The Space Reviewin association with SpaceNews

NASA’s crawler-transporter: large piece of machinery or giant alien robot? (credit: NASA)

Rise of the machines

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I hate Michael Bay.

I realize that this may not be the bravest and most original position to take, but I’m pretty unabashed about it. I consider him a talentless hack, a truly awful filmmaker. The fact that Bay not only continues to make movies, but that Americans see them in droves, has convinced me that a) there is no god, and b) my fellow countrymen have no taste at all.

Over the years there have been a number of movies and a few television shows that have filmed at Kennedy, although far fewer than you would expect considering that the location is historic and iconic, and filled with lots of cool hardware.

Oh, there are lots of reasons why I hate the guy besides the fact that he fills his movies with awful actors, insipid dialogue, and groan-inducing inappropriate slapstick humor. He is really bad as an action director, for instance. The best action directors—James Cameron, for example—are really good at filming and editing in such a way that the audience is able to follow the characters and everything that is going on. Bay, however, just throws stuff on the screen. Watch the opening sequence of Transformers 2—or the long end sequence, for that matter—and try to figure out what the hell is going on. You can’t. It’s impossible to figure out the bad robots from the good ones, and who’s winning and who’s losing, and why the military guys keep shooting even though it doesn’t do a damn thing. And stuff happens in his movies that makes no sense at all. Like why do his characters walk places when their pet robot could just turn into a car and drive them there? Or how come his robots can suddenly teleport, or turn into hot coeds who enroll in college in order to seduce and then kill dumb teenagers? Plus, he doesn’t care about even basic continuity (see the aforementioned movie and spot the dumb math error when the robots dive in the ocean to resurrect Megatron, or notice that the aircraft carrier that gets sunk in the middle of the movie appears again later at the end). Plus, Bay’s movies are all idiotically loud. I blame my hearing loss on the fact that I watched the first two hours of Armageddon back in 1998 before I finally walked out of the theater. My ears didn’t stop ringing until 2002.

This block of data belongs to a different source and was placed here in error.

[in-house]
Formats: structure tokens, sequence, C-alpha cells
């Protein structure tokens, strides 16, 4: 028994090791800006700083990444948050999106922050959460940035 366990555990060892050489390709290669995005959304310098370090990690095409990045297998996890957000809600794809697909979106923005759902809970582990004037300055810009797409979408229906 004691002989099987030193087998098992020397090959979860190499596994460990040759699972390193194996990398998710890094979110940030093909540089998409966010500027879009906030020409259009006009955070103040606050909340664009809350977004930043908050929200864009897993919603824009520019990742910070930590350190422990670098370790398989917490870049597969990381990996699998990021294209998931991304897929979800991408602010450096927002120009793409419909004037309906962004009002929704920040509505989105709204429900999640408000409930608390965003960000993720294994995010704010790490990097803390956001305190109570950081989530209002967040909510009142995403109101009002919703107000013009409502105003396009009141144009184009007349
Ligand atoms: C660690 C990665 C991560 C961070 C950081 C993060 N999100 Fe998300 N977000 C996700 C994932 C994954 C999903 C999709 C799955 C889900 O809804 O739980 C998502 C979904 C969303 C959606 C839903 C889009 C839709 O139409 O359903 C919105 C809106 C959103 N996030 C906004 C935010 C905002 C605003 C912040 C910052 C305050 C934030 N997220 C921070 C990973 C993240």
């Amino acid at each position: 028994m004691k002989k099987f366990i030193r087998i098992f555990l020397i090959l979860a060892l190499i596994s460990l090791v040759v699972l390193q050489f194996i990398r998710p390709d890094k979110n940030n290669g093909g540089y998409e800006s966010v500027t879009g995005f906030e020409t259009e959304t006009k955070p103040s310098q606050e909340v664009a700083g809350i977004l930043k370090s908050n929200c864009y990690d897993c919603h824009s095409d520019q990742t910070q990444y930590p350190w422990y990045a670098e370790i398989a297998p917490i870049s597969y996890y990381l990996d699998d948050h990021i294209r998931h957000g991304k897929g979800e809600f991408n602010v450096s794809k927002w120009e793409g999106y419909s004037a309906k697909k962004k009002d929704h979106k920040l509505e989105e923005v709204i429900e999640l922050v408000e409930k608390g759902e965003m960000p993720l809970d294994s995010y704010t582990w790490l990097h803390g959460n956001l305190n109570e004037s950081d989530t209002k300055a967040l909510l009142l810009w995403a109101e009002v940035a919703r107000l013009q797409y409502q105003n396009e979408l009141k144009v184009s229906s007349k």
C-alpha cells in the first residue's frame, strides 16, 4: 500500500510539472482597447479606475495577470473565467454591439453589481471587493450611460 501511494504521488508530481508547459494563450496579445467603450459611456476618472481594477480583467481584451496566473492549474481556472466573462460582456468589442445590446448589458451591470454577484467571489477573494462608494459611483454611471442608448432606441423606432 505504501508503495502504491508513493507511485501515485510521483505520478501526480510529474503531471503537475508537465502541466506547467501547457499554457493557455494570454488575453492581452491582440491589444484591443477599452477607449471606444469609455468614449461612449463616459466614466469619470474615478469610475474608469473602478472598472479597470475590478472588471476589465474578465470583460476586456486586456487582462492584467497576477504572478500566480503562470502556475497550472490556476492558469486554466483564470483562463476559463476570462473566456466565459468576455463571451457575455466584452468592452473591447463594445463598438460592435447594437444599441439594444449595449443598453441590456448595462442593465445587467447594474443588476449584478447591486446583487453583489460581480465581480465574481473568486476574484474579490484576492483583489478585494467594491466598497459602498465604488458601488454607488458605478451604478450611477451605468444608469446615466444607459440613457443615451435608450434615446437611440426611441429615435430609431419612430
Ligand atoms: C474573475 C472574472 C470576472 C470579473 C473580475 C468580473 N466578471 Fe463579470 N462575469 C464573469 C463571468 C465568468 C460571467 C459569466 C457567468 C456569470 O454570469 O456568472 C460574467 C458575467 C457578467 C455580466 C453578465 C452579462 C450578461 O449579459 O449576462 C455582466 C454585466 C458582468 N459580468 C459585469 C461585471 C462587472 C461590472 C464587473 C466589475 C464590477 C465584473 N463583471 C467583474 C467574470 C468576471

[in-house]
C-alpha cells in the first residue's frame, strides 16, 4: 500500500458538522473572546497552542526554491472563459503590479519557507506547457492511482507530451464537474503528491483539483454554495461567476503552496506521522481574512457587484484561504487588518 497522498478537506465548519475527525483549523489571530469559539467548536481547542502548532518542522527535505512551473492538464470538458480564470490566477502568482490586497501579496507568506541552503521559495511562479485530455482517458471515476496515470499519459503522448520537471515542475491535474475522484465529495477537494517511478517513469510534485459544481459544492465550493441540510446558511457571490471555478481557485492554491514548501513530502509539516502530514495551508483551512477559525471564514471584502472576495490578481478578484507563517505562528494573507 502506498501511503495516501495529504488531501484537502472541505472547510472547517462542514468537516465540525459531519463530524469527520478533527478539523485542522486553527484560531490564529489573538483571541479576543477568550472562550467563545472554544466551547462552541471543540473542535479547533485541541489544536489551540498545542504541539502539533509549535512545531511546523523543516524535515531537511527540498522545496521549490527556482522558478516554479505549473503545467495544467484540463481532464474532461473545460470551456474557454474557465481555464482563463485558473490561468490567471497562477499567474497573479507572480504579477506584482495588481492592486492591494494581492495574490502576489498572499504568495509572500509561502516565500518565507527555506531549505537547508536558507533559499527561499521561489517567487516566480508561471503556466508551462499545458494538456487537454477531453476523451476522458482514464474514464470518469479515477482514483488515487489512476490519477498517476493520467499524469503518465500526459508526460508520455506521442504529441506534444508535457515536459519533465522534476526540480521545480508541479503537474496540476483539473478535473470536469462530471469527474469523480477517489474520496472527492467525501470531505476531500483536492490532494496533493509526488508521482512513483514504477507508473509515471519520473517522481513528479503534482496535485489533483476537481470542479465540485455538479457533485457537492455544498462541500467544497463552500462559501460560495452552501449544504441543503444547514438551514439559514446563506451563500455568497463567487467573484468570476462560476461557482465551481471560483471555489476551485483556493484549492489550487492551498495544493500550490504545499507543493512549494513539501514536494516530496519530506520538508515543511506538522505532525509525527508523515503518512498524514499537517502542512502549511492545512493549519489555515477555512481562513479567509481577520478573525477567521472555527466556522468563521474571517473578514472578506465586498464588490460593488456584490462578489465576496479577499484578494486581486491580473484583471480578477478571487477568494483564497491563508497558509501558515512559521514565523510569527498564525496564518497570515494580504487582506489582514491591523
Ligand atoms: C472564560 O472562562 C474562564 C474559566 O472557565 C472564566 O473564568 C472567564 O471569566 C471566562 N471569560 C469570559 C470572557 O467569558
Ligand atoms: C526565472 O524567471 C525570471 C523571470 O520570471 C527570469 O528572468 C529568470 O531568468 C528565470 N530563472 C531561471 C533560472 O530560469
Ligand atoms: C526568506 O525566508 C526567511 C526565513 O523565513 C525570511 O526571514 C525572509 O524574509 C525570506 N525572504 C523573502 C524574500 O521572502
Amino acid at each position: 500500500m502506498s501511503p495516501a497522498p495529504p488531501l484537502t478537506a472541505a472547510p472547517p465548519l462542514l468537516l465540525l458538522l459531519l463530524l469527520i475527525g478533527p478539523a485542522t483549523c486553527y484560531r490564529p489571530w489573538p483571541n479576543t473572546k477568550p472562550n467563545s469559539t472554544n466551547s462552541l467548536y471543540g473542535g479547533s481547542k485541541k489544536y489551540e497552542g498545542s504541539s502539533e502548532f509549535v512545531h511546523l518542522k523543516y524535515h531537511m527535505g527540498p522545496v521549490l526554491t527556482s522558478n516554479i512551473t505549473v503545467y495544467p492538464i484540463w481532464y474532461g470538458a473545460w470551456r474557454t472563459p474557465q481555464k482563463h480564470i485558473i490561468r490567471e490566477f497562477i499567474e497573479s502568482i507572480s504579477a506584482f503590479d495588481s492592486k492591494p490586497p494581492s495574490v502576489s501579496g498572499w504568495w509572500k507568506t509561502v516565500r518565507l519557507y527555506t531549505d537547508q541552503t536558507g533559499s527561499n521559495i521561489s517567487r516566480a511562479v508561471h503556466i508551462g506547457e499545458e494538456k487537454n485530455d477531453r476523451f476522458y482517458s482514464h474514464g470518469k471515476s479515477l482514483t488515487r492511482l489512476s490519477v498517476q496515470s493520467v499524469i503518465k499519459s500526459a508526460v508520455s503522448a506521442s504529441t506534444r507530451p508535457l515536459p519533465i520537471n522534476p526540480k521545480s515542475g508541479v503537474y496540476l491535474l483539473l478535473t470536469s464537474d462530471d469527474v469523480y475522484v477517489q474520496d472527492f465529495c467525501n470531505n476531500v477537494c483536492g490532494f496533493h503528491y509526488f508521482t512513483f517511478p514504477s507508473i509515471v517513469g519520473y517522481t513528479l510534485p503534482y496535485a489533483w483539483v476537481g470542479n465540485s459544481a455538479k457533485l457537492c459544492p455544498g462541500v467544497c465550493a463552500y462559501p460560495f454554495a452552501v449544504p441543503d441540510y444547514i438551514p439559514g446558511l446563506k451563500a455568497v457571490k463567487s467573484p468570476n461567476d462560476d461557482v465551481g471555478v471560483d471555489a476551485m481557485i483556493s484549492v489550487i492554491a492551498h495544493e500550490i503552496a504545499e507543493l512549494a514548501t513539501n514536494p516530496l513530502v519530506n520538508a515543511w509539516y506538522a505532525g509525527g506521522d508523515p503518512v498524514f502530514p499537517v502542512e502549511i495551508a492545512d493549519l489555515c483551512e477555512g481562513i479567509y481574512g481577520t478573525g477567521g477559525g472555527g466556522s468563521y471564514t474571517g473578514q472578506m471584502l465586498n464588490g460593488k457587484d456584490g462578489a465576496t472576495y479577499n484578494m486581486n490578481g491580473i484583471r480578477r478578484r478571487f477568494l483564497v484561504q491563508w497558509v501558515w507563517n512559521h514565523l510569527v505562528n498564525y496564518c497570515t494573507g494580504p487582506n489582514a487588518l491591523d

So yeah, I really really hate Michael Bay.

But surprisingly, I found myself somewhat less than dismayed to learn that Bay is going to film parts of Transformers 3 at the Kennedy Space Center this fall.

Over the years there have been a number of movies and a few television shows that have filmed at Kennedy, although far fewer than you would expect considering that the location is historic and iconic, and filled with lots of cool hardware. Space Cowboys filmed there a decade ago, and Armageddon a few years before that. There was also the 1996–1997 TV show The Cape, about a group of shuttle astronauts. A lot of space enthusiasts hated The Cape, but I thought that it had its moments, such as giving Adam Baldwin his first opportunity to play a space traveler. (Alas, sadly it is not available on DVD.) The original Star Trek had an episode that partly took place at what was then called Cape Kennedy, but did not actually film there, with an alien operative named Gary Seven attempting to sabotage a Saturn V launch. Perhaps the movie that took the greatest advantage of the location was unfortunately the terminally boring Marooned.